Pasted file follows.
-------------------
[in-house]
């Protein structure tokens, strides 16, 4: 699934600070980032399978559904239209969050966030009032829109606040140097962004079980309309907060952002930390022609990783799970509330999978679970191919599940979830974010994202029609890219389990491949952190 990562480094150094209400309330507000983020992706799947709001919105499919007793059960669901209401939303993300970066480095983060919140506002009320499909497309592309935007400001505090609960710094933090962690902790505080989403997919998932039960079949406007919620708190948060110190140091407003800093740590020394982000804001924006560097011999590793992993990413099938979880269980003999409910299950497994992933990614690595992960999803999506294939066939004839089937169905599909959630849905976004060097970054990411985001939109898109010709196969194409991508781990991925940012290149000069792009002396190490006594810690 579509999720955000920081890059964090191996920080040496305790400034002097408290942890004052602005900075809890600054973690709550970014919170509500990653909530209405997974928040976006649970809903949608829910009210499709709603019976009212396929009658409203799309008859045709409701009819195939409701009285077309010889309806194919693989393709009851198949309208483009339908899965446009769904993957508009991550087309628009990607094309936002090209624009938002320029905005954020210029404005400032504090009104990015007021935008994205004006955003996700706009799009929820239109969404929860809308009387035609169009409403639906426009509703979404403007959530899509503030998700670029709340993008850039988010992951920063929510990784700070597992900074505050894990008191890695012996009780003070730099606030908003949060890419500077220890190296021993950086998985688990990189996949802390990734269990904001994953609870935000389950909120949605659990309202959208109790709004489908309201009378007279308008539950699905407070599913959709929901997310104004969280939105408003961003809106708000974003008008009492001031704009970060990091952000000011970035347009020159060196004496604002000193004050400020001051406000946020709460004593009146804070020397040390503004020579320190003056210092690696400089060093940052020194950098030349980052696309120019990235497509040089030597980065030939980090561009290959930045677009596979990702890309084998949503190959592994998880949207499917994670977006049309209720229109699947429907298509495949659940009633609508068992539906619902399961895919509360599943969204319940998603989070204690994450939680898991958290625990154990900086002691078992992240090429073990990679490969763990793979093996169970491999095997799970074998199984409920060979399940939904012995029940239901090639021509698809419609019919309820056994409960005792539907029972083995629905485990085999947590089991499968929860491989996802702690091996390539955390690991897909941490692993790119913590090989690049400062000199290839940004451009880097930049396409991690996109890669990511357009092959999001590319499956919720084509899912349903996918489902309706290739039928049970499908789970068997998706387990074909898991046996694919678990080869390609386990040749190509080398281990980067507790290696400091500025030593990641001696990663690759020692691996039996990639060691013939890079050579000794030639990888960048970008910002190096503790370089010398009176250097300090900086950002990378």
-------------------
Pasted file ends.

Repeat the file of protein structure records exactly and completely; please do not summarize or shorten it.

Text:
[in-house]
């Protein structure tokens, strides 16, 4: 699934600070980032399978559904239209969050966030009032829109606040140097962004079980309309907060952002930390022609990783799970509330999978679970191919599940979830974010994202029609890219389990491949952190 990562480094150094209400309330507000983020992706799947709001919105499919007793059960669901209401939303993300970066480095983060919140506002009320499909497309592309935007400001505090609960710094933090962690902790505080989403997919998932039960079949406007919620708190948060110190140091407003800093740590020394982000804001924006560097011999590793992993990413099938979880269980003999409910299950497994992933990614690595992960999803999506294939066939004839089937169905599909959630849905976004060097970054990411985001939109898109010709196969194409991508781990991925940012290149000069792009002396190490006594810690 579509999720955000920081890059964090191996920080040496305790400034002097408290942890004052602005900075809890600054973690709550970014919170509500990653909530209405997974928040976006649970809903949608829910009210499709709603019976009212396929009658409203799309008859045709409701009819195939409701009285077309010889309806194919693989393709009851198949309208483009339908899965446009769904993957508009991550087309628009990607094309936002090209624009938002320029905005954020210029404005400032504090009104990015007021935008994205004006955003996700706009799009929820239109969404929860809308009387035609169009409403639906426009509703979404403007959530899509503030998700670029709340993008850039988010992951920063929510990784700070597992900074505050894990008191890695012996009780003070730099606030908003949060890419500077220890190296021993950086998985688990990189996949802390990734269990904001994953609870935000389950909120949605659990309202959208109790709004489908309201009378007279308008539950699905407070599913959709929901997310104004969280939105408003961003809106708000974003008008009492001031704009970060990091952000000011970035347009020159060196004496604002000193004050400020001051406000946020709460004593009146804070020397040390503004020579320190003056210092690696400089060093940052020194950098030349980052696309120019990235497509040089030597980065030939980090561009290959930045677009596979990702890309084998949503190959592994998880949207499917994670977006049309209720229109699947429907298509495949659940009633609508068992539906619902399961895919509360599943969204319940998603989070204690994450939680898991958290625990154990900086002691078992992240090429073990990679490969763990793979093996169970491999095997799970074998199984409920060979399940939904012995029940239901090639021509698809419609019919309820056994409960005792539907029972083995629905485990085999947590089991499968929860491989996802702690091996390539955390690991897909941490692993790119913590090989690049400062000199290839940004451009880097930049396409991690996109890669990511357009092959999001590319499956919720084509899912349903996918489902309706290739039928049970499908789970068997998706387990074909898991046996694919678990080869390609386990040749190509080398281990980067507790290696400091500025030593990641001696990663690759020692691996039996990639060691013939890079050579000794030639990888960048970008910002190096503790370089010398009176250097300090900086950002990378």